SALEM - City police are trying to locate a man seen in surveillance footage using stolen credit cards at different locations, with the last incidents April 14.
"We're just hoping that somebody recognizes him," Det. Dave Talbert said Monday.
The incidents stretch back to last fall when cars were forcibly entered during the Salem-West Branch football game, a purse was stolen and the credit cards were used in Alliance.
St. Clair Township Police had a vehicle break-in complaint and the credit cards were used in Salem and in Chippewa in Pennsylvania. A credit card stolen from a car at Beaver Local High School was used in March at the BP gas station at state Route 154 and 11 in Lisbon.
The latest incident involved a credit card stolen from a vehicle at the Canfield Fairgrounds during the recent Angels for Animals giant sale on April 13 and 14. The card was used to purchase gas in Columbiana, then the card was used at two separate stores in Salem, at Tractor Supply and Sears.
Talbert said the same person has shown up in different surveillance footage from different locations. He was even wearing the same jacket and hat in two of the videos. He was described as 6 feet tall, weighing 300 pounds with tattoos on both arms. His vehicle has been described as a silver mid to late 2000s Chrysler or Dodge minivan.
In most of the cases, forcible entry was made into the vehicles and most of the incidents occurred during daylight hours or during large events. The losses have been estimated in excess of $5,000, at least in the cases police know about.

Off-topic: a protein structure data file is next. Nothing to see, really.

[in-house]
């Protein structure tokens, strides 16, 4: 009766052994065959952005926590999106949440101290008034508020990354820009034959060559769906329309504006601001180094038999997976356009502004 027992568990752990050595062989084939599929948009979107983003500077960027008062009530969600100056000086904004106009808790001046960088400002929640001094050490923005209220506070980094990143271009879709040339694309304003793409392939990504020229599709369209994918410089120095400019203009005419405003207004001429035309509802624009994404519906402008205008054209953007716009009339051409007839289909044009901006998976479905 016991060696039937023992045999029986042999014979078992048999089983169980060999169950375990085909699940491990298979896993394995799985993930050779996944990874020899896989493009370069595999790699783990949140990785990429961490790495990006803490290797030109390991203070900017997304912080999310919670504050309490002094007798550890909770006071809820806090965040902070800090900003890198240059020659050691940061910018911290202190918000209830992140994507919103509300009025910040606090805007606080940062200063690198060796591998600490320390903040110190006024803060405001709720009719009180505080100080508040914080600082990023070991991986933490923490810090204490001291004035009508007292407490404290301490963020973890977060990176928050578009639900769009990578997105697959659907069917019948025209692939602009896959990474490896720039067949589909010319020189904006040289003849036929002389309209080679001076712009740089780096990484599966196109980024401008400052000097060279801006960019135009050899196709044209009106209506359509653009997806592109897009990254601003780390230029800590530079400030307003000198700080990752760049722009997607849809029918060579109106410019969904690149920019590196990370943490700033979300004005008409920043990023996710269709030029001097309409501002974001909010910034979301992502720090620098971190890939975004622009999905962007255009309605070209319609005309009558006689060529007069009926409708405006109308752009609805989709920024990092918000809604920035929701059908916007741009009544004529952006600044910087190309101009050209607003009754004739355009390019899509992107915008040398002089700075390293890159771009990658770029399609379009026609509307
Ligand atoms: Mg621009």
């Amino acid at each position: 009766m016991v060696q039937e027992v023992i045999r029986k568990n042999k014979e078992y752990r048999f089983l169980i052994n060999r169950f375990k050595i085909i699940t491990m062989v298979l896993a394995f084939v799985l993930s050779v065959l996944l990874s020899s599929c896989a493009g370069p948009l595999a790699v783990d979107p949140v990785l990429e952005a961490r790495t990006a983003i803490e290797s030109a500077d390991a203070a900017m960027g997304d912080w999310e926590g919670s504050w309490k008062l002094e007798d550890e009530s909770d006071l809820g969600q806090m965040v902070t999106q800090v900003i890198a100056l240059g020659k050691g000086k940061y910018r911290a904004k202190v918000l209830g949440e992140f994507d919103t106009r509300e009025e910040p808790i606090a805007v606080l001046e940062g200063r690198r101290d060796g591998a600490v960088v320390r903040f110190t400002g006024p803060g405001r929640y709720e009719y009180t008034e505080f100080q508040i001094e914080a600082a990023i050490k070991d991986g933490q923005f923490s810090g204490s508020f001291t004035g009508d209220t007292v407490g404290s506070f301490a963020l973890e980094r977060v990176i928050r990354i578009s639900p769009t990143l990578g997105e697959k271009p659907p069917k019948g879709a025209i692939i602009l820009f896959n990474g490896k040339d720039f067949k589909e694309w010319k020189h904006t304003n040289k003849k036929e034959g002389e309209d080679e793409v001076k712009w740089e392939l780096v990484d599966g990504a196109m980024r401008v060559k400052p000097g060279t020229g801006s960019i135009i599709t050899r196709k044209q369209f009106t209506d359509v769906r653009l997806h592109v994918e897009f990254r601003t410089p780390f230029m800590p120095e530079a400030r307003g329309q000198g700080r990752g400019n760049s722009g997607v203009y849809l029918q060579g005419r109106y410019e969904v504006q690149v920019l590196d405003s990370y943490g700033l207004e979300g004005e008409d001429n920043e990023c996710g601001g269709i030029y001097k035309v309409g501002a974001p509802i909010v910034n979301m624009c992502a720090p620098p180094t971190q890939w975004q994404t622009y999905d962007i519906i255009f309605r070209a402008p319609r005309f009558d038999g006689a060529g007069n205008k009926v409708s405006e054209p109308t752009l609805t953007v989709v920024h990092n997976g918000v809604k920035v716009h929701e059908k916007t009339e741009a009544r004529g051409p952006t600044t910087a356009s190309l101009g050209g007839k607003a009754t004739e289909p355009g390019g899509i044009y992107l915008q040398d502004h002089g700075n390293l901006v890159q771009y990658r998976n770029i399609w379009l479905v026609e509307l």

"He gets as much as he can from these cards before they're deactivated," Talbert said, noting high-dollar items were purchased, such as chainsaws and mowers.
The video surveillance photos have been released to the media, placed on a law enforcement network and placed on the police department's Facebook page. They've had some tips, but they've not proven useful. The case is multi-jurisdictional, but Talbert said there appears to be a tie to this area.
He said people should not leave valuables in their car and if they do, they should not leave them in the open where they can be seen and should not leave vehicles unlocked. He said people should keep an eye on their credit cards and report it right away if they're missing or stolen so they can be deactivated. People should also make sure their card is signed.
Talbert said retailers play a part, too, because they don't identify people and don't pay attention. He said they make it easy.
Anyone with information about the man in the photograph or the videos on Facebook should call the police at 330-337-7811.
Mary Ann Greier can be reached at firstname.lastname@example.org